The preliminary rounds were of a high standard and I was impressed by the standard of presentations and the exciting research taking place at The University of Auckland. Please come and support these students and their research by attending the Oral Finals.
When: Monday 8 October 2007
Where: Oral Presentation Finals, Lecture Room 1.401, 20 Symonds Street
What: 6 – 6.30pm – Refreshments and a chance to mingle with students and an opportunity to view the Exposure07 Posters on display in the Engineering Atrium
6.30pm - Presentations begin
Please find the abstracts and the finalist’s names below:
1. The Role of First and Second languages in Third language Cognitive processing: Analysis of Private Speech
Department of Applied Language Studies and Linguistics
“Private speech is directed to self for the purpose of directing and organizing one’s mental activity” (Vygotsky,1986:139). Lantolf (2000) states that the children engage in ‘private speech’ when confronted by a problem but as they grow, it becomes intrapersonal or social. He labels private speech as self controlled linguistic mediation. The present qualitative study focuses on the analysis of private speech during a problem solving task in a third language (Spanish). The study investigates the roles that first (Mandarin) and second (English) languages play in the third language problem solving process. The results of the study suggest that the adult learners prefer to use their first language during private speech when they have to answer very difficult questions whereas they switch to their second language while focusing on ‘form’ and expressing emotions. The participants indicated that typological similarities are one of the deciding factors for the choice of first and/or second language.
2. Perceptions of Arab Immigrant Fathers and their Children of Language, Culture and Identity
Morad A. Al-Sahafi
Department of Applied Language Studies and Linguistics
Immigration is one of the major sources of language contact and therefore it represents a useful lens for focusing our attention on deep and abiding dilemmas of language ideology, dilemmas about the nature of immigrant families’ linguistic behaviours, the sort of bonds that connect immigrant families with their ethnic mother tongue, as well as the relationship between language, culture and identity (Fishman, 1991). In this regard, the dilemma facing immigrant children, as described by Fillmore (2000) and others, may be viewed as less a problem of learning the dominant mainstream language than of home language loss. This paper concerns a study of the perceptions of Arab immigrant fathers and their children of home language maintenance and intergenerational transmission in the context of Auckland. It reports findings of a pilot study which elicited the voices of an Arabic-speaking immigrant father and his New Zealand-raised child. Within the context of a semi-structured interview that focused on their language related experiences and perspectives, they reflected on the roles of Arabic and English in their lives. Analysis focuses on various aspects of language maintenance and transmission. The study highlights the challenges faced by Arabic-speaking immigrant families trying to pass on Arabic to their New Zealand-raised children.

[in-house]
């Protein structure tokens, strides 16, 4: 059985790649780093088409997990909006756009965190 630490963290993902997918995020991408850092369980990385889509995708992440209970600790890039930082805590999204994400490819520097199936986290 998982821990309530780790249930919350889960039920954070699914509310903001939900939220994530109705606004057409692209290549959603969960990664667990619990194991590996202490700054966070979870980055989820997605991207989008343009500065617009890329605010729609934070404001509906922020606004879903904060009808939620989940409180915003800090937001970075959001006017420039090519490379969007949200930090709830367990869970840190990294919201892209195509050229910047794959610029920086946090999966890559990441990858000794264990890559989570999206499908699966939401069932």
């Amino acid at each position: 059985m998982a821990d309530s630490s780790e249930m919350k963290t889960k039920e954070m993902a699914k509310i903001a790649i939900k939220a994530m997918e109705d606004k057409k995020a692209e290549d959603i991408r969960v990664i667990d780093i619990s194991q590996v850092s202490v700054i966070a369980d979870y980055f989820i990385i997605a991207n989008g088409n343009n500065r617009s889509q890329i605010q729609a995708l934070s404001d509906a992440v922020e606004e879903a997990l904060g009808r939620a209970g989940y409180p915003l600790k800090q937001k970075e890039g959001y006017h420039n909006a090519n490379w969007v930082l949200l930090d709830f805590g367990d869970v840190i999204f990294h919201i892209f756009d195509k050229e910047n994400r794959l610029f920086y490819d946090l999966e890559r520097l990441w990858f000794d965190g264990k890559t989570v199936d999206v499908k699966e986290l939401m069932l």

3. CSI – Cellular Source Identification for use in Forensic Science Casework
Department of Anatomy with Radiology
It is not currently possible to distinguish between sources of skin, buccal and vaginal epithelial cells using cytological and DNA profiling techniques. This research aims to develop and validate a method for distinguishing between these epithelial cells types using immunological techniques. Skin, buccal and vaginal epithelial cells were collected from volunteers using sterile cotton-tipped swabs, proteins extracted, resolved by 2-D electrophoresis and probed with antibodies against specific cytokeratins to determine specific expression profiles for each cell type. Expression was further investigated with immunohistochemical staining against cytokeratin 6 on smeared skin, buccal and vaginal cells fixed in methanol.
Of the 10 different cytokeratins tested, western blotting showed that cytokeratin 6 was unique to vaginal cells and was not expressed in skin or buccal cells. Surprisingly, immunohistochemical staining showed some expression of cytokeratin 6 in buccal cells. This was further investigated and shown to be the result of differential expression of cytokeratin within the oral cavity.
The identification of specific epithelial cell types will provide important probative evidence in forensic casework and allow forensic scientists to more conclusively analyse crime scene samples.
4. Staphylococcal Superantigen-like Protein 9 (SSL9): A Novel Complement Regulator of Staphylococcus aureus
Department of Molecular Medicine and Pathology